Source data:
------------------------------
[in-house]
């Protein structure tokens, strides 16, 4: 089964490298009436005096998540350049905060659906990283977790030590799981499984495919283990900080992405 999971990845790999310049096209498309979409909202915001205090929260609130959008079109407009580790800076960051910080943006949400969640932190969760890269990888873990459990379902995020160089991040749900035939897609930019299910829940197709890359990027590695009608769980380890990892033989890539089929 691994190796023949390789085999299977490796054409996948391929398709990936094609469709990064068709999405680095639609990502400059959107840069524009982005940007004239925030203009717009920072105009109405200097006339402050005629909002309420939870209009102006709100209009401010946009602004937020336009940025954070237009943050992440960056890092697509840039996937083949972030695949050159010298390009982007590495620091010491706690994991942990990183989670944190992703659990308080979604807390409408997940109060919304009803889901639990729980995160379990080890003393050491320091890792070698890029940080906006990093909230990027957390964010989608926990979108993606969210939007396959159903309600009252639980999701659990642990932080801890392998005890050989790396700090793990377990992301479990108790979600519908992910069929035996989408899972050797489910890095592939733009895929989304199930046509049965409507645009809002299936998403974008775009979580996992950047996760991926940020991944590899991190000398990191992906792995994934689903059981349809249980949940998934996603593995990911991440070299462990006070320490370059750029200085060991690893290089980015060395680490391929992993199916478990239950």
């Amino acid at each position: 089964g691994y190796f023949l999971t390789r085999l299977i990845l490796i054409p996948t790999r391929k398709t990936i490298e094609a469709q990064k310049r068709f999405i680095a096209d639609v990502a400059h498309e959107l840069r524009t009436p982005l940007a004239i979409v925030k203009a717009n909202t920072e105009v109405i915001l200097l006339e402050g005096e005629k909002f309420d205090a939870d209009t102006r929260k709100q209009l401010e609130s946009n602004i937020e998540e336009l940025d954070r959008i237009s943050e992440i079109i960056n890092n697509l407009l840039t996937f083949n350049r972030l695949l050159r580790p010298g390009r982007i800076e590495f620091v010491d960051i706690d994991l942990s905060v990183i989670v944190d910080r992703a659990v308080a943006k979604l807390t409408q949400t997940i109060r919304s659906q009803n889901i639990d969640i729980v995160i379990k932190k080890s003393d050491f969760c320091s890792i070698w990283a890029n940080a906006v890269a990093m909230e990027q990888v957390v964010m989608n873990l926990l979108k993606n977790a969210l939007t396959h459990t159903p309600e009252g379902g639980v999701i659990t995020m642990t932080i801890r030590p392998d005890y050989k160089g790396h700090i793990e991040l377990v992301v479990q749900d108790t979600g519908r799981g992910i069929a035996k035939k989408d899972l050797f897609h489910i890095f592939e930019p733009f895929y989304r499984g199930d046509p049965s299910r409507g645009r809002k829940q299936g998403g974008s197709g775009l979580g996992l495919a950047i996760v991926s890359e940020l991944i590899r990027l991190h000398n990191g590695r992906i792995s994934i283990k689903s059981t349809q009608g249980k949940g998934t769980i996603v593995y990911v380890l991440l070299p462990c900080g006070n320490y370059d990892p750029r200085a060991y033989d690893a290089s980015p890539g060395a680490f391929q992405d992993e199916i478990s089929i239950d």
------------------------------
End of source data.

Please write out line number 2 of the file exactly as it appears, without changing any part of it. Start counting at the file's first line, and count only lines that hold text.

């Protein structure tokens, strides 16, 4: 089964490298009436005096998540350049905060659906990283977790030590799981499984495919283990900080992405 999971990845790999310049096209498309979409909202915001205090929260609130959008079109407009580790800076960051910080943006949400969640932190969760890269990888873990459990379902995020160089991040749900035939897609930019299910829940197709890359990027590695009608769980380890990892033989890539089929 691994190796023949390789085999299977490796054409996948391929398709990936094609469709990064068709999405680095639609990502400059959107840069524009982005940007004239925030203009717009920072105009109405200097006339402050005629909002309420939870209009102006709100209009401010946009602004937020336009940025954070237009943050992440960056890092697509840039996937083949972030695949050159010298390009982007590495620091010491706690994991942990990183989670944190992703659990308080979604807390409408997940109060919304009803889901639990729980995160379990080890003393050491320091890792070698890029940080906006990093909230990027957390964010989608926990979108993606969210939007396959159903309600009252639980999701659990642990932080801890392998005890050989790396700090793990377990992301479990108790979600519908992910069929035996989408899972050797489910890095592939733009895929989304199930046509049965409507645009809002299936998403974008775009979580996992950047996760991926940020991944590899991190000398990191992906792995994934689903059981349809249980949940998934996603593995990911991440070299462990006070320490370059750029200085060991690893290089980015060395680490391929992993199916478990239950």